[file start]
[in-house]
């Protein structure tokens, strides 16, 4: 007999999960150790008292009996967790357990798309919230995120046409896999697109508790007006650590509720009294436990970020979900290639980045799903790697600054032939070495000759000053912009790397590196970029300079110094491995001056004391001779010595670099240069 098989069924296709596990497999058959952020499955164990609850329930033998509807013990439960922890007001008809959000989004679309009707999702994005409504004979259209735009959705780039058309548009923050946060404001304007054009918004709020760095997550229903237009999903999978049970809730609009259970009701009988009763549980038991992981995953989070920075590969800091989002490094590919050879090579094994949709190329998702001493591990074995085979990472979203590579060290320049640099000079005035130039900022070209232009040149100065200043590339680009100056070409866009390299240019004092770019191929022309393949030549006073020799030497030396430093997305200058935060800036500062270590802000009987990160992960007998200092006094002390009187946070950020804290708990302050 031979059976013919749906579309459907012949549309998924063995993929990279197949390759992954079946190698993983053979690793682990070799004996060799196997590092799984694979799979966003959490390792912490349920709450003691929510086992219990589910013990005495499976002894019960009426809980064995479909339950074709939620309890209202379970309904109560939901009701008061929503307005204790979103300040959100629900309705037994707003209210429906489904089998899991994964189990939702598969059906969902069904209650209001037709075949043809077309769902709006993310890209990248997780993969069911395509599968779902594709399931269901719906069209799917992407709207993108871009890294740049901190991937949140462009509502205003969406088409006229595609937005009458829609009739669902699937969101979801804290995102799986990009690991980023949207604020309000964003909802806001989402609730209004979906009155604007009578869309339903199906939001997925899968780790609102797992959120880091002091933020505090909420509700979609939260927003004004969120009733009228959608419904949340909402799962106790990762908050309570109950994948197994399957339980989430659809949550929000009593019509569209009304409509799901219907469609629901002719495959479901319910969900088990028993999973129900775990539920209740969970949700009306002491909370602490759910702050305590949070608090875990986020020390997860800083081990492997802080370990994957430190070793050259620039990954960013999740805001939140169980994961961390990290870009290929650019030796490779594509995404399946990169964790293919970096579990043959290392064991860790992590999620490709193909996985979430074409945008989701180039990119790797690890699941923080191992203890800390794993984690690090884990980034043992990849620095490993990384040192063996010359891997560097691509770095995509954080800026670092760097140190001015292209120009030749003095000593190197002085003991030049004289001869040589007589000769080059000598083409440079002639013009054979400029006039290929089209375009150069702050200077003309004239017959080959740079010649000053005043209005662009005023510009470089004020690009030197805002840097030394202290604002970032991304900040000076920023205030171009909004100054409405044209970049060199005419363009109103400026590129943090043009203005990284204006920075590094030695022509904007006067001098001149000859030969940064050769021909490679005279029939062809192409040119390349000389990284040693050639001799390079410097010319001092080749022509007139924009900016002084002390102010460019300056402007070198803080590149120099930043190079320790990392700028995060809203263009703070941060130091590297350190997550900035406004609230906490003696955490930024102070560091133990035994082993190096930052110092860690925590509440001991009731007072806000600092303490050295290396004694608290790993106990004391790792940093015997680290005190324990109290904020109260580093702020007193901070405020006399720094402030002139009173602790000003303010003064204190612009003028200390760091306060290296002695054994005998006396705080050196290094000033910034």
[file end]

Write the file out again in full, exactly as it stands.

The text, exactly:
[in-house]
């Protein structure tokens, strides 16, 4: 007999999960150790008292009996967790357990798309919230995120046409896999697109508790007006650590509720009294436990970020979900290639980045799903790697600054032939070495000759000053912009790397590196970029300079110094491995001056004391001779010595670099240069 098989069924296709596990497999058959952020499955164990609850329930033998509807013990439960922890007001008809959000989004679309009707999702994005409504004979259209735009959705780039058309548009923050946060404001304007054009918004709020760095997550229903237009999903999978049970809730609009259970009701009988009763549980038991992981995953989070920075590969800091989002490094590919050879090579094994949709190329998702001493591990074995085979990472979203590579060290320049640099000079005035130039900022070209232009040149100065200043590339680009100056070409866009390299240019004092770019191929022309393949030549006073020799030497030396430093997305200058935060800036500062270590802000009987990160992960007998200092006094002390009187946070950020804290708990302050 031979059976013919749906579309459907012949549309998924063995993929990279197949390759992954079946190698993983053979690793682990070799004996060799196997590092799984694979799979966003959490390792912490349920709450003691929510086992219990589910013990005495499976002894019960009426809980064995479909339950074709939620309890209202379970309904109560939901009701008061929503307005204790979103300040959100629900309705037994707003209210429906489904089998899991994964189990939702598969059906969902069904209650209001037709075949043809077309769902709006993310890209990248997780993969069911395509599968779902594709399931269901719906069209799917992407709207993108871009890294740049901190991937949140462009509502205003969406088409006229595609937005009458829609009739669902699937969101979801804290995102799986990009690991980023949207604020309000964003909802806001989402609730209004979906009155604007009578869309339903199906939001997925899968780790609102797992959120880091002091933020505090909420509700979609939260927003004004969120009733009228959608419904949340909402799962106790990762908050309570109950994948197994399957339980989430659809949550929000009593019509569209009304409509799901219907469609629901002719495959479901319910969900088990028993999973129900775990539920209740969970949700009306002491909370602490759910702050305590949070608090875990986020020390997860800083081990492997802080370990994957430190070793050259620039990954960013999740805001939140169980994961961390990290870009290929650019030796490779594509995404399946990169964790293919970096579990043959290392064991860790992590999620490709193909996985979430074409945008989701180039990119790797690890699941923080191992203890800390794993984690690090884990980034043992990849620095490993990384040192063996010359891997560097691509770095995509954080800026670092760097140190001015292209120009030749003095000593190197002085003991030049004289001869040589007589000769080059000598083409440079002639013009054979400029006039290929089209375009150069702050200077003309004239017959080959740079010649000053005043209005662009005023510009470089004020690009030197805002840097030394202290604002970032991304900040000076920023205030171009909004100054409405044209970049060199005419363009109103400026590129943090043009203005990284204006920075590094030695022509904007006067001098001149000859030969940064050769021909490679005279029939062809192409040119390349000389990284040693050639001799390079410097010319001092080749022509007139924009900016002084002390102010460019300056402007070198803080590149120099930043190079320790990392700028995060809203263009703070941060130091590297350190997550900035406004609230906490003696955490930024102070560091133990035994082993190096930052110092860690925590509440001991009731007072806000600092303490050295290396004694608290790993106990004391790792940093015997680290005190324990109290904020109260580093702020007193901070405020006399720094402030002139009173602790000003303010003064204190612009003028200390760091306060290296002695054994005998006396705080050196290094000033910034």